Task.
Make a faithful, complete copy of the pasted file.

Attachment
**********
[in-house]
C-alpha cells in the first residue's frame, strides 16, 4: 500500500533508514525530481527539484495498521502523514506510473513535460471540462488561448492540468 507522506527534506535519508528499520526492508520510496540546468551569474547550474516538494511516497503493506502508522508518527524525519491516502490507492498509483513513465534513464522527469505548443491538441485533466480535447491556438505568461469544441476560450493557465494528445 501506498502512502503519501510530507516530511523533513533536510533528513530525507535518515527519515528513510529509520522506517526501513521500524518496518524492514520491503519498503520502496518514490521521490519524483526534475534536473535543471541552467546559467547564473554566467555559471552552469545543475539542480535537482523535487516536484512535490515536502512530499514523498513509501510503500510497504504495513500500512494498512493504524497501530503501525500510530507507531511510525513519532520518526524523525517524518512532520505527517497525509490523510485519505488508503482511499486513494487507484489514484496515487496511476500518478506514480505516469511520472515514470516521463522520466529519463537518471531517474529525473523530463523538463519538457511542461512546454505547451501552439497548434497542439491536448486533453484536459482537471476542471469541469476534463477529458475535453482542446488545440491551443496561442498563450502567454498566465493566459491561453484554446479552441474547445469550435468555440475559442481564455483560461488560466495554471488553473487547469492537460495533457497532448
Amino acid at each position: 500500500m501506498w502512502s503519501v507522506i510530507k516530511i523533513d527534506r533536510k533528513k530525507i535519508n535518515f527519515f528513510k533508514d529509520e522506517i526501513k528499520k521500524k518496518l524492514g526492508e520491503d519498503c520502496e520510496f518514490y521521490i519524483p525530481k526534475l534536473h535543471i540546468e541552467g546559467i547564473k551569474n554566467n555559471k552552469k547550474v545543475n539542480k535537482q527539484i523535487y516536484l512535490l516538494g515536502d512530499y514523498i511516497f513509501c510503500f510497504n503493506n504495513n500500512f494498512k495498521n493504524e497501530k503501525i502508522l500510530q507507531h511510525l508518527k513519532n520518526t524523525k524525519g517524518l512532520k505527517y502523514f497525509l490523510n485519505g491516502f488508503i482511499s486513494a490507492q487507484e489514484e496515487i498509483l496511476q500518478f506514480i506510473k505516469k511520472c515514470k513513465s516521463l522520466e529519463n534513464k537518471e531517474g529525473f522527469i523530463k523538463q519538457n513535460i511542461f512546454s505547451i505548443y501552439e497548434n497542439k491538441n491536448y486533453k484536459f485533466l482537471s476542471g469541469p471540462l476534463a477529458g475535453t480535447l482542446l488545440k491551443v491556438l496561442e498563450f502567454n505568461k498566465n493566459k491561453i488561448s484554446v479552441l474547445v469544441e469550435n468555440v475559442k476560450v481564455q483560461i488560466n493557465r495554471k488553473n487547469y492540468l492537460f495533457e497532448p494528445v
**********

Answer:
[in-house]
C-alpha cells in the first residue's frame, strides 16, 4: 500500500533508514525530481527539484495498521502523514506510473513535460471540462488561448492540468 507522506527534506535519508528499520526492508520510496540546468551569474547550474516538494511516497503493506502508522508518527524525519491516502490507492498509483513513465534513464522527469505548443491538441485533466480535447491556438505568461469544441476560450493557465494528445 501506498502512502503519501510530507516530511523533513533536510533528513530525507535518515527519515528513510529509520522506517526501513521500524518496518524492514520491503519498503520502496518514490521521490519524483526534475534536473535543471541552467546559467547564473554566467555559471552552469545543475539542480535537482523535487516536484512535490515536502512530499514523498513509501510503500510497504504495513500500512494498512493504524497501530503501525500510530507507531511510525513519532520518526524523525517524518512532520505527517497525509490523510485519505488508503482511499486513494487507484489514484496515487496511476500518478506514480505516469511520472515514470516521463522520466529519463537518471531517474529525473523530463523538463519538457511542461512546454505547451501552439497548434497542439491536448486533453484536459482537471476542471469541469476534463477529458475535453482542446488545440491551443496561442498563450502567454498566465493566459491561453484554446479552441474547445469550435468555440475559442481564455483560461488560466495554471488553473487547469492537460495533457497532448
Amino acid at each position: 500500500m501506498w502512502s503519501v507522506i510530507k516530511i523533513d527534506r533536510k533528513k530525507i535519508n535518515f527519515f528513510k533508514d529509520e522506517i526501513k528499520k521500524k518496518l524492514g526492508e520491503d519498503c520502496e520510496f518514490y521521490i519524483p525530481k526534475l534536473h535543471i540546468e541552467g546559467i547564473k551569474n554566467n555559471k552552469k547550474v545543475n539542480k535537482q527539484i523535487y516536484l512535490l516538494g515536502d512530499y514523498i511516497f513509501c510503500f510497504n503493506n504495513n500500512f494498512k495498521n493504524e497501530k503501525i502508522l500510530q507507531h511510525l508518527k513519532n520518526t524523525k524525519g517524518l512532520k505527517y502523514f497525509l490523510n485519505g491516502f488508503i482511499s486513494a490507492q487507484e489514484e496515487i498509483l496511476q500518478f506514480i506510473k505516469k511520472c515514470k513513465s516521463l522520466e529519463n534513464k537518471e531517474g529525473f522527469i523530463k523538463q519538457n513535460i511542461f512546454s505547451i505548443y501552439e497548434n497542439k491538441n491536448y486533453k484536459f485533466l482537471s476542471g469541469p471540462l476534463a477529458g475535453t480535447l482542446l488545440k491551443v491556438l496561442e498563450f502567454n505568461k498566465n493566459k491561453i488561448s484554446v479552441l474547445v469544441e469550435n468555440v475559442k476560450v481564455q483560461i488560466n493557465r495554471k488553473n487547469y492540468l492537460f495533457e497532448p494528445v